Hogwarts Legacy arachnophobia mode arrives just in time for launch

Hogwarts Legacy arachnophobia mode
(Image credit: Tyler C. / Avalanche Software)

In a fantastical world where people get turned into all sorts of animals and objects, the modder behind Hogwarts Legacy's arachnophobia mode chose to turn all the spiders into red cubes. It's not the most creative solution, but it's also their first mod and it's ready to go for the game's full release today.

The Hogwarts Legacy arachnophobia mode does exactly what you'd think it would do: it removes all the spider enemies in the game and replaces them with much less threatening red boxes. Its creator, Norskpl, says the mod works in the late-game Tomb of Treachery location. The assumption is that all the spiders in the game—including the bosses—use a similar model throughout.

Norskpl asks users to let them know if that's not the case with a seemingly unintentional joke that made me chuckle: "If there is a spider model that I skipped and has not been swapped, please write about it in the bugs section."

To install the mod, you need to have a Nexus Mods account and will need to download Norskpl's zip file. Once you have that, you just need to unzip it in the game folder, which can be found by right-clicking the game in your Steam library, hovering over manage, and selecting browse local files. You can also navigate to the game folder in file explorer. The default location should resemble this: C:\Program Files (x86)\Steam\steamapps\common\Hogwarts Legacy. Norskpl provided a video tutorial, too.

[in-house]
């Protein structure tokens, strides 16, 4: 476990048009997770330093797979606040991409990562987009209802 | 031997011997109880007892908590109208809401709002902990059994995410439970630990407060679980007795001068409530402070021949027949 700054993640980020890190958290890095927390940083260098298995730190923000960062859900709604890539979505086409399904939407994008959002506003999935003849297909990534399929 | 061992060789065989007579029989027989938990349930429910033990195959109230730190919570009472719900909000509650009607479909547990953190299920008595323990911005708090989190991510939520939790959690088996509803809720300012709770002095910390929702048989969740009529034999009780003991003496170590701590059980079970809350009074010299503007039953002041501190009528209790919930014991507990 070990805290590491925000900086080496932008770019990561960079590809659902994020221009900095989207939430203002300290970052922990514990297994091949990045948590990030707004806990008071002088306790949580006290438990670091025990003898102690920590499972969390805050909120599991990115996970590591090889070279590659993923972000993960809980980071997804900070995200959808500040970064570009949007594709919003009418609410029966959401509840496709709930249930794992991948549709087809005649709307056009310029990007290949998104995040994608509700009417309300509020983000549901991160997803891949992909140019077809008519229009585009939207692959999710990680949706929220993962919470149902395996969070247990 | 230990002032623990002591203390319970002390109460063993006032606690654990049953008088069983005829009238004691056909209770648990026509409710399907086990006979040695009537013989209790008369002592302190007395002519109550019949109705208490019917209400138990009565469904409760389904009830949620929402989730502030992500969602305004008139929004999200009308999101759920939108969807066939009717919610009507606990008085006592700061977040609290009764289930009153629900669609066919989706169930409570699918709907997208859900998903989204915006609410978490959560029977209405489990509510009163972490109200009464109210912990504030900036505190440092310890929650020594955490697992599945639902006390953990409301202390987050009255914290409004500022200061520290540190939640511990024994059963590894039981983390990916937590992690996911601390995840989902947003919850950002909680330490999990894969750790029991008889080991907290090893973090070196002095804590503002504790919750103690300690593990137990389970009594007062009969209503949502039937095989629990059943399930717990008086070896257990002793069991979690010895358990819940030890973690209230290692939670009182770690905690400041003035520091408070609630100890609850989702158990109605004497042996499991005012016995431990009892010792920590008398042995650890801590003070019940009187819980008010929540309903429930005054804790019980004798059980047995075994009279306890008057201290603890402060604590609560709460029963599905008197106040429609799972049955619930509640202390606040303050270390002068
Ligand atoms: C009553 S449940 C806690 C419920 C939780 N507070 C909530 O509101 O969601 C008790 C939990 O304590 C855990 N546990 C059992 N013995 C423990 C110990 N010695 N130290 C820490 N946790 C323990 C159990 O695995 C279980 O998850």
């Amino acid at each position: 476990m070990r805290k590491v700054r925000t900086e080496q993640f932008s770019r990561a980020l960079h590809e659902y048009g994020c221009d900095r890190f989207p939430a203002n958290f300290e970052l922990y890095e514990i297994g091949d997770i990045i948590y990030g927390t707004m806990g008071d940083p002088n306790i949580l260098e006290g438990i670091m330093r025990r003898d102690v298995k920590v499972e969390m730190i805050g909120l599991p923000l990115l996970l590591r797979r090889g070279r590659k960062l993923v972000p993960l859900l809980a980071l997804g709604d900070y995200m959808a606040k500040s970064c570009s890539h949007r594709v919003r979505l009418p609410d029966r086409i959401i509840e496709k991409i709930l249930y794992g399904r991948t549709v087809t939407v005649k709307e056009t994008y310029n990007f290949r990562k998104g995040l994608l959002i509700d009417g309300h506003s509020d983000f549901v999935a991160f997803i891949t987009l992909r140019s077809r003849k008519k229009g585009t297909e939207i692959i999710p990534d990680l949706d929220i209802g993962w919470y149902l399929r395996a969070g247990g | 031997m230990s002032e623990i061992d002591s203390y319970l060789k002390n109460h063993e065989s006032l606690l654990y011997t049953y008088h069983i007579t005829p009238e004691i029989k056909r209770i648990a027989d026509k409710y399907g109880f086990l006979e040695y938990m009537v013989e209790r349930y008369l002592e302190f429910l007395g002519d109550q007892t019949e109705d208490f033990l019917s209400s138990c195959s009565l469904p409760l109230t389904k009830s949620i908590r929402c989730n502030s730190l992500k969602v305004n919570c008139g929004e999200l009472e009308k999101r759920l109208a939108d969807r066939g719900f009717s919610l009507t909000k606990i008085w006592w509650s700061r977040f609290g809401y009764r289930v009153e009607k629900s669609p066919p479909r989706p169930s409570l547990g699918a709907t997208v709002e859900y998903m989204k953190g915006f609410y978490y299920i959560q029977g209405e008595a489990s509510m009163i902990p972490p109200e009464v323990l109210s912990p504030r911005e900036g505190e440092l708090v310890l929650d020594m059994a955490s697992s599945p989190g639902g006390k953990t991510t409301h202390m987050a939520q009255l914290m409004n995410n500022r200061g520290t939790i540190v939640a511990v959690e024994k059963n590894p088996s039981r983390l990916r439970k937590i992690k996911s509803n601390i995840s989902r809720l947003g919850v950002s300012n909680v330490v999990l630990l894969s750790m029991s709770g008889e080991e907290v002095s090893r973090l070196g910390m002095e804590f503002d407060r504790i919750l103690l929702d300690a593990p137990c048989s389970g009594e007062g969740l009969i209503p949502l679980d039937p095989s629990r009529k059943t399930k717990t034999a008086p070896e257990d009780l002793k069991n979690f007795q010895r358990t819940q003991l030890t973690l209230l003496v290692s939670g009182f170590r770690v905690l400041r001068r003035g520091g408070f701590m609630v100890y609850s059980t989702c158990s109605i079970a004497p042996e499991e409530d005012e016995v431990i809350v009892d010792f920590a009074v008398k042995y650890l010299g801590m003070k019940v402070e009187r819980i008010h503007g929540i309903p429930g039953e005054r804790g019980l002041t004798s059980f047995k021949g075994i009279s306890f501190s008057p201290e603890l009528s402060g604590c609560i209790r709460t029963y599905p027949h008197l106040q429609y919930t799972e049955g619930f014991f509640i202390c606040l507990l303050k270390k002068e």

The people listened and put a few issues with the mod in the bugs section. There are dead spiders inside the Tomb of Treachery that don't get removed, and if you set the cube spiders on fire they burn as if they were still using their old models. Both bugs are filed under "being looked at," by Norskpl.

Hogwarts Legacy launched today and came with a small patch. Norskpl says patches shouldn't alter the mod, so once you have it working, you should be living spider-free for the foreseeable future. 

Associate Editor

Tyler has covered games, games culture, and hardware for over a decade before joining PC Gamer as Associate Editor. He's done in-depth reporting on communities and games as well as criticism for sites like Polygon, Wired, and Waypoint. He's interested in the weird and the fascinating when it comes to games, spending time probing for stories and talking to the people involved. Tyler loves sinking into games like Final Fantasy 14, Overwatch, and Dark Souls to see what makes them tick and pluck out the parts worth talking about. His goal is to talk about games the way they are: broken, beautiful, and bizarre.